2) You’ll get posts before they show up in Google Reader, giving you enough time to send a cease and desist before too many people see what I’ve written about you.

3) That also gives you a substantial window in which you can use my jokes as your own around the office and get away with it. If one of your co-workers later spots them on Proper Discord, you can say “That asshole! He’s always stealing my stuff”.

4) You won’t have to rely on my notoriously unreliable viral marketing.

5) You’ll only get emails when I post something, which tends to be about twice a week.

6) Emails always contain the full text of the post, so you can read them during your commute when you don’t have internet access. Unless you drive. That would be extremely dangerous.

7) You can unsubscribe whenever you like. The unsubscribe link is at the bottom of every message.

8) I won’t give your email address to anybody. Not even the Canadian Viagra people, no matter how nicely they ask.

9) You’ll feel much less like you’re missing something by not following me on Twitter, where I mostly just bicker with a bunch of publicists, James Rhodes and that guy from the Chicago Symphony.

10) You can read all my stuff without ever dealing with this ridiculous white-on-black design, which I’m told some people find hard to read, but which I can’t be bothered to change – partly because I can’t find any evidence that black-on-white text is inherently more readable, and partly because I suspect that changing it will just annoy a whole other bunch of people who like it that way.

The sign-up box is on the homepage. Do it. You know you want to.

If you’re one of the 10% of readers who already subscribes to email updates, then I apologize. Reading this was a total waste of your time. I promise not to do it again.

Both Anne Midgette at the Washington Post and David Ng at the LA Times linked to my review of Renée Fleming’s new rock album.

David quoted the New York Times, the BBC, and me. Does that seem strange to anyone?

Don’t get me wrong: I’m not complaining. It’s quite an honor to have two such impressively credentialed commentators let me do the talking. It just seems a bit odd that they didn’t do it themselves. It makes me wonder how Fox News might approach arts commentary:

“Some guy in Northern California thinks Renée’s album sucks. We don’t particularly care whether or not it actually does and we don’t want to alienate any potential viewers by taking a position on the subject so we’ll ask you a barely related leading question that allows us to sneak in a completely unverified statement as if it were fact: Should Obama have endorsed the record by inviting her to perform at the Whitehouse? Call us now and tell us your views.”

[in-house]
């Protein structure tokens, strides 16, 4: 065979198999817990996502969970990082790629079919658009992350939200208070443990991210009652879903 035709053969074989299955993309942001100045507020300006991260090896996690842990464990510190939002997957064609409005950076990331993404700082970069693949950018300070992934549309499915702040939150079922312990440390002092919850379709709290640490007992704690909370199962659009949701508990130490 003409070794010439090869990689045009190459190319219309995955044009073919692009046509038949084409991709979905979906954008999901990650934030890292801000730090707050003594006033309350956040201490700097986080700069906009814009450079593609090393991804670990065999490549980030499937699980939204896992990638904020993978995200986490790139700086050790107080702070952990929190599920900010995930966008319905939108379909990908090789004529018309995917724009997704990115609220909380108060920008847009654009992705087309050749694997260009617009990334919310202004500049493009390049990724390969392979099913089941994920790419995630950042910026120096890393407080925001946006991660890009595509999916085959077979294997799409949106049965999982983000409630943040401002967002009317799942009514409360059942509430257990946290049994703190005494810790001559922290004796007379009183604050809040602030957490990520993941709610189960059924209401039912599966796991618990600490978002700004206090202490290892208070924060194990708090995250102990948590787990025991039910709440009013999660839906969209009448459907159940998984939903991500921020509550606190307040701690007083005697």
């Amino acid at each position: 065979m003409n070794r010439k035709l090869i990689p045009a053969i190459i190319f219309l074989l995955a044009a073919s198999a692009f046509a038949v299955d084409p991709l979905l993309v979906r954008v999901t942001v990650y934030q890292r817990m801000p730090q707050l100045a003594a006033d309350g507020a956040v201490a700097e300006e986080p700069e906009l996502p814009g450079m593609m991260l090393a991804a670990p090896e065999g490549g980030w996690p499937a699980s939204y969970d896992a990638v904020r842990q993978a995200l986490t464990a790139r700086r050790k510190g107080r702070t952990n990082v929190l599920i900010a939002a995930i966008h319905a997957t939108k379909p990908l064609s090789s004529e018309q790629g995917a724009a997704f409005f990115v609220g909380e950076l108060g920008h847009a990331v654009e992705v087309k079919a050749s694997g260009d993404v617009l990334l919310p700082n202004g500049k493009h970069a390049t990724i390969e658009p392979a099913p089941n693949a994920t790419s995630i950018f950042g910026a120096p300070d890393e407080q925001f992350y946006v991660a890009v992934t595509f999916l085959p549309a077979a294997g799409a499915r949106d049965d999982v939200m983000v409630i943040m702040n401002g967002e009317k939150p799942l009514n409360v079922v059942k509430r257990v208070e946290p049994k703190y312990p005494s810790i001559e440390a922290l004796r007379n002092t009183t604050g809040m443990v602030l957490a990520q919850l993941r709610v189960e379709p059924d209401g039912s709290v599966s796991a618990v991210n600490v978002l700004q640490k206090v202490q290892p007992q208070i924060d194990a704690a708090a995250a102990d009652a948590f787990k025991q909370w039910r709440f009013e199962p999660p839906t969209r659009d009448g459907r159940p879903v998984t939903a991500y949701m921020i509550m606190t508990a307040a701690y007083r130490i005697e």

Maybe this is how music criticism works now. Maybe the nation’s critics have followed my mother’s advice, and aren’t saying anything unless they have something nice to say. Maybe I should do the same. Maybe that’s unfair: Maybe David’s trying to give a balanced report of a record that has polarised listeners1. Maybe somebody at Decca’s PR department has naked pictures of everybody, and that’s why it was so hard to find a negative review of the record from a major news outlet2. Maybe somebody at Decca’s PR department has naked pictures of me too. I didn’t hold back, so I guess we’ll find out now3.

1 …into the two distinct groups of “don’t like it” and “don’t know any better,” because the appreciation of music is completely subjective unless you disagree with me, in which case you’re wrong.

2 Unless you count The Awl as a major  news outlet. They went to town on it.

3 NOBODY wants to see that.

If I was any good at learning from my mistakes, I’d be seriously smart by now.

In just over a year, Proper Discord has had 100 posts, 300 comments and 25,000 page views. What haven’t I learned? You can tell me in the comments. Here are ten things I didn’t know before… (more…)